Pick out a pumpkin from the pumpkin patch and carry it over, under and through a variety of obstacles during the fifth Great Pumpkin Haul. Mini pumpkins are provided, and families can participate in the event together. A free pumpkin bootcamp, led by Orange Theory Fitness, allows participants to use their pumpkins in a full body workout. The Great Pumpkin Haul begins at 9:30 a.m. Saturday, Oct. 22 at Chatfield Botanic Gardens. Post Haul participants enjoy a fall festival, which includes seasonal brews, hot apple cider, food trucks, a Pumpkin yoga class to stretch out, hay rides, a free kids’ course and discounted tickets to the annual corn maze. Details about the event available at www. thegreatpumpkinhaul.com. Proceeds benefit Camp Como, a Christian-based nonprofit that organizes adventures and camps to get kids outside and active. Go to www.campcomo.com. History Walk Join the Castle Rock Historical Society on Saturday, Oct. 22, as we walk leisurely for about 40 minutes stopping at about a dozen selected gave sites to hear brief stories of the deceased. The tour will include historical society members portraying some of our local people in history. Cedar Hill was founded in 1875 and is the only cemetery in Castle Rock. It contains the remains of pioneers significant in the early history of Castle Rock and Douglas County. The historic section of the cemetery contains numerous unique stones and markers that represent the culture and lifestyles of various Douglas County families. Meet at the Cedar Hill Cemetery; tour starts at 4:30 p.m. Refreshments will be served following the tour. Contact the Castle Rock Museum at 303-814-3164, museum@castlerockhistoricalsociety.org, www.castlerockhistoricalsociety.org. Tour is free. Online, Social Media Safety A free seminar for parents about keeping kids safe online and with social media is scheduled from 9-11:30 a.m. Saturday, Oct. 22, at Mountain View Christian Church, 40 E. Highlands Ranch Parkway, Highlands Ranch. Go to mountainviewfamily.org.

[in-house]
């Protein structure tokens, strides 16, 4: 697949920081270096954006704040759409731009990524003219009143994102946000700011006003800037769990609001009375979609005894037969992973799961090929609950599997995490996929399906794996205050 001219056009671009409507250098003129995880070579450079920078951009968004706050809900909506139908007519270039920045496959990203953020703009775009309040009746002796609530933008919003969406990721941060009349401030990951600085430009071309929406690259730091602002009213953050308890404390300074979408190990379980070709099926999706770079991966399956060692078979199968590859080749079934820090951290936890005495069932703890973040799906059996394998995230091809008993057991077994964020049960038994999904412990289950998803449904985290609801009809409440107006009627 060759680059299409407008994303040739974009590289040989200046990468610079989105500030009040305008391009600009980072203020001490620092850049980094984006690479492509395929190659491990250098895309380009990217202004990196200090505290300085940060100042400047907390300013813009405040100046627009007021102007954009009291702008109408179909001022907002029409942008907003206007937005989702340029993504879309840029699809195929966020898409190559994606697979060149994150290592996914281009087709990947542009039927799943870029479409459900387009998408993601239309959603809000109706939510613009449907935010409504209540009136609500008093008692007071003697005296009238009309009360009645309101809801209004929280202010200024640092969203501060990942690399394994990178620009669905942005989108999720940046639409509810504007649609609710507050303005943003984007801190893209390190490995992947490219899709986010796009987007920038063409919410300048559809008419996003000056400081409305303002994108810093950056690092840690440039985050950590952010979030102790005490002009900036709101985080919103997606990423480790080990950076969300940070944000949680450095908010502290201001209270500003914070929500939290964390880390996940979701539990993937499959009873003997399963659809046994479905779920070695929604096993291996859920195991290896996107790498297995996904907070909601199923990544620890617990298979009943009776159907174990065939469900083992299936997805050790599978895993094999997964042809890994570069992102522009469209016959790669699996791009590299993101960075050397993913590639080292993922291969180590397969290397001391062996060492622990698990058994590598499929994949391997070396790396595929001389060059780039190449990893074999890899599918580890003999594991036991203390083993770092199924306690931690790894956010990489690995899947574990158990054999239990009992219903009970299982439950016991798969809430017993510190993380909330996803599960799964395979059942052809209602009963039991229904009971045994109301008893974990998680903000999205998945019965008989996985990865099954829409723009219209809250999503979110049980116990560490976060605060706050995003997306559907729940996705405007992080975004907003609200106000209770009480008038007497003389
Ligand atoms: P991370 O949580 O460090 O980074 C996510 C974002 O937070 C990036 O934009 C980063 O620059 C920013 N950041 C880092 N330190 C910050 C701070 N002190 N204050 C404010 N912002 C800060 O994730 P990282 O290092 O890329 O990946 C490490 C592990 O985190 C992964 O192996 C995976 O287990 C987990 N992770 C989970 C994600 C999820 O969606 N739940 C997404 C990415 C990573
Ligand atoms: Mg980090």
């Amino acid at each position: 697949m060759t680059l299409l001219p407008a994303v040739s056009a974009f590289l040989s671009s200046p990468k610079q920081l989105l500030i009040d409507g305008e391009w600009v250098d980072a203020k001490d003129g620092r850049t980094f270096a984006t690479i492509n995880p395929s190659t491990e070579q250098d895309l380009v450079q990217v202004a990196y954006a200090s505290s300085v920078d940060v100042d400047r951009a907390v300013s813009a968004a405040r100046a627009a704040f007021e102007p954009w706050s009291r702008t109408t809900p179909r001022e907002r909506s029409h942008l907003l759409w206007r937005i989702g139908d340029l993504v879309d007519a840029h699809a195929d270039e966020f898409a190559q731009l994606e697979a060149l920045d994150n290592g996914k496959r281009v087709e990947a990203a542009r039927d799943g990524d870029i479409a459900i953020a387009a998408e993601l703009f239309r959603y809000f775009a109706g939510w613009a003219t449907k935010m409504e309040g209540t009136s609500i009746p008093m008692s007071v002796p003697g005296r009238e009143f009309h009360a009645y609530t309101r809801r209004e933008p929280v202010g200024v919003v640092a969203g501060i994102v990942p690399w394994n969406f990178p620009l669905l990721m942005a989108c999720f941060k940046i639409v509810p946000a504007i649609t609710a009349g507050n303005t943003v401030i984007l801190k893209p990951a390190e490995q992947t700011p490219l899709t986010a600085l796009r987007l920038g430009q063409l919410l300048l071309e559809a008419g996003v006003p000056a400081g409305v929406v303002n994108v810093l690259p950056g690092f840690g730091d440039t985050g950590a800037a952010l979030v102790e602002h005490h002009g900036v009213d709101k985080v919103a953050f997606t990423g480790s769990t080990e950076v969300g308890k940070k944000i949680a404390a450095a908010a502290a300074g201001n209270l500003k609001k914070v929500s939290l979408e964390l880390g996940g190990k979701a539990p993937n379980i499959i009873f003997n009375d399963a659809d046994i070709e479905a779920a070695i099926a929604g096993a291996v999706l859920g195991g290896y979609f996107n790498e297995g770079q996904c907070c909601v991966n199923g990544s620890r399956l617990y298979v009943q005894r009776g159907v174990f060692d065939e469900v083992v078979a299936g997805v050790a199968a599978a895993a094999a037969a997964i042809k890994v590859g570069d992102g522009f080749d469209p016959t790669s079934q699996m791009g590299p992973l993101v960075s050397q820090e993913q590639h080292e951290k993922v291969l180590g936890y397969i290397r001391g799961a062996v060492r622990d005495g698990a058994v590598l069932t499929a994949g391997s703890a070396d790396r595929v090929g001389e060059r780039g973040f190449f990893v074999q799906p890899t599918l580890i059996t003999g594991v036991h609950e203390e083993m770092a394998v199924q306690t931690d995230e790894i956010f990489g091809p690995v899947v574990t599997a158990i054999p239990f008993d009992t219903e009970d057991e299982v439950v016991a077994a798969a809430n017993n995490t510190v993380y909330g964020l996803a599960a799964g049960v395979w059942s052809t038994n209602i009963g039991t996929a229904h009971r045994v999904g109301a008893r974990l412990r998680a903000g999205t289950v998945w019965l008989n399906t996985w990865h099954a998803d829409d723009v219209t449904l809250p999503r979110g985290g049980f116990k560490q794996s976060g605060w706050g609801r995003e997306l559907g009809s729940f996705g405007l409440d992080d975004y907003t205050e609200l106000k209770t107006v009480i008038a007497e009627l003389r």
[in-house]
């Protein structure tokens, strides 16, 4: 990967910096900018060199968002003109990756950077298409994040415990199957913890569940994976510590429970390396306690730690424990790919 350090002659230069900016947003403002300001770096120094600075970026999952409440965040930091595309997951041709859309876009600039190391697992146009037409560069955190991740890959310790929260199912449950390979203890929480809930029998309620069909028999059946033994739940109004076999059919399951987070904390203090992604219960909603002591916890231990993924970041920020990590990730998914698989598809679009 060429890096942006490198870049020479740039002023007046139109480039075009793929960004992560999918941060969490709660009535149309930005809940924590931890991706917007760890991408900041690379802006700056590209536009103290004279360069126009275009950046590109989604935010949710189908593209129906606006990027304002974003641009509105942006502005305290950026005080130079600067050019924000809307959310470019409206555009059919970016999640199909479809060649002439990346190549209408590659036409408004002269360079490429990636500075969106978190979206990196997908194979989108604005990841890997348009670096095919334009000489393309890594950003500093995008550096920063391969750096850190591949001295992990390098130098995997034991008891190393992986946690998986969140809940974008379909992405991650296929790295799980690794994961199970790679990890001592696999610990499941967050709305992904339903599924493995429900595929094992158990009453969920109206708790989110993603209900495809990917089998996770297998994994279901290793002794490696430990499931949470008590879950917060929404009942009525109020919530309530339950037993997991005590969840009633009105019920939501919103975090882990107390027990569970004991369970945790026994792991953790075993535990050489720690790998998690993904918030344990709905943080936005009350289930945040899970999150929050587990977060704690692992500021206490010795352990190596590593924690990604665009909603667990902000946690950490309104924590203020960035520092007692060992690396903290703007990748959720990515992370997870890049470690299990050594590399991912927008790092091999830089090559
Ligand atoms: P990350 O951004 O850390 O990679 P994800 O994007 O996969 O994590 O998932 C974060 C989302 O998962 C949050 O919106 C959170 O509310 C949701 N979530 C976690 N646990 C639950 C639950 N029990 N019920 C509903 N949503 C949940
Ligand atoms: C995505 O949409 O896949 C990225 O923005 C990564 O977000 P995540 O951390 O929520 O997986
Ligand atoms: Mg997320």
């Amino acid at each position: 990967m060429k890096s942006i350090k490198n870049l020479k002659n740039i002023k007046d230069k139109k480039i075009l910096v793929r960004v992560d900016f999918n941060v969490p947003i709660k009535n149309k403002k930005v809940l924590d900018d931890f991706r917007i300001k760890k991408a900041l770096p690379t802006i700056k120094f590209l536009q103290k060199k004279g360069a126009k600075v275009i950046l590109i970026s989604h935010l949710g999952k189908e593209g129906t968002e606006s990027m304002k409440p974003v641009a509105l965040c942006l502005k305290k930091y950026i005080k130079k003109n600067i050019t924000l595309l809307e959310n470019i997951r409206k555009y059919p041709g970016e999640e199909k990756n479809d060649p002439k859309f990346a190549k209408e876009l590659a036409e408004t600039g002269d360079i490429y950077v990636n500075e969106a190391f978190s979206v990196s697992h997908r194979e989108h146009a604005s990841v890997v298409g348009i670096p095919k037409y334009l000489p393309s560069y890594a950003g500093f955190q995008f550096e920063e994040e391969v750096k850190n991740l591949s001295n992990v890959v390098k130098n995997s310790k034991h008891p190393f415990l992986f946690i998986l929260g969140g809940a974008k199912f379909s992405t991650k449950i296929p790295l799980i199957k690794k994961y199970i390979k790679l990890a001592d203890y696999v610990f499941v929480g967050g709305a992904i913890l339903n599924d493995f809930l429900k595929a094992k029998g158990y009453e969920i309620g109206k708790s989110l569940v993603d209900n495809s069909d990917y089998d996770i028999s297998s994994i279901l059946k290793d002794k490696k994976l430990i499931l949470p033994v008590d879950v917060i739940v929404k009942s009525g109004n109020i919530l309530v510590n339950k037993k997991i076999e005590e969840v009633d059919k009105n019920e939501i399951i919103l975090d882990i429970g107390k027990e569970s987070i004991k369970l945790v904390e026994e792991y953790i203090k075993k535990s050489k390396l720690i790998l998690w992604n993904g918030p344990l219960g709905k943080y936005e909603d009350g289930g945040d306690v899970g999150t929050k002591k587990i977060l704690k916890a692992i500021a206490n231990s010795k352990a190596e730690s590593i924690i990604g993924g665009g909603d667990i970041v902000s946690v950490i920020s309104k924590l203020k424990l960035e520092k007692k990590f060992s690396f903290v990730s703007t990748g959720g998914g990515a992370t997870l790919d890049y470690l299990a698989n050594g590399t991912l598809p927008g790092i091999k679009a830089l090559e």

Healthy Gut Healthy Body Did you know that the health inside your gut affects everything else? Sometimes the gut is called the second brain. Learn ways to heal and feel your best through fermented foods, probiotics, stomach acid, tackling hidden food allergies and more. Come to a free seminar and take health into your own hands. It all begins in the gut. Program is led by Trisha Ackerman, holistic nutritionist, at 7 p.m. Tuesday, Oct. 25 at the Parker Library, 20105 Mainstreet. Contact Trisha@Nutrition4supportandWellness.com. Healthy Back Seminar HealthyPeople.Gov reports Americans spend at least $50 billion each year on low back pain. Learn how to reduce the risk of developing back problems at a Healthy Back seminar from 10-11 a.m. Wednesday, Nov. 3 at Life Care Center of Stonegate, at 15720 Garden Plaza Drive, Parker. Seminar will include resources and a demonstration of stretches and exercises. RSVP by Oct. 26 at 303-805-2085, ext. 4520. Alzheimer’s Symposium A full day of training and education for health care professionals and families who provide care for persons with Alzheimer’s disease and other forms of dementia is planned for Monday, Oct. 31, at the Hyatt Regency Denver Tech Center. The program also offers a limited number of individuals a chance to enroll for a virtual dementia tour, which enables the individual to experience some of the physical and mental challenges faced by those with dementia. For information, go to www.alz.org/co or call 800-272-3900. Head•Strong Sport Psychology A workshop for 11- to 14-year-old athletes designed to build confidence and develop resiliency through mental skills training is offered from 4:30-6 p.m. Thursdays through Nov. 3 at the Creekside II Clubhouse, 6087 S. Quebec St., Centennial. Contact 720-724-4548 or drkatebennett@gmail.com. Go to www.livetrainthrive.com. Find AA If you want to drink, that’s your business. If you want to stop, that’s ours. More than 1,000 AA meetings are offered in the Denver area every week. If you think you may have a problem with alcohol, come see us. To find a meeting near you, call 303-322-4440, or go to www.daccaa.org.

EDUCATION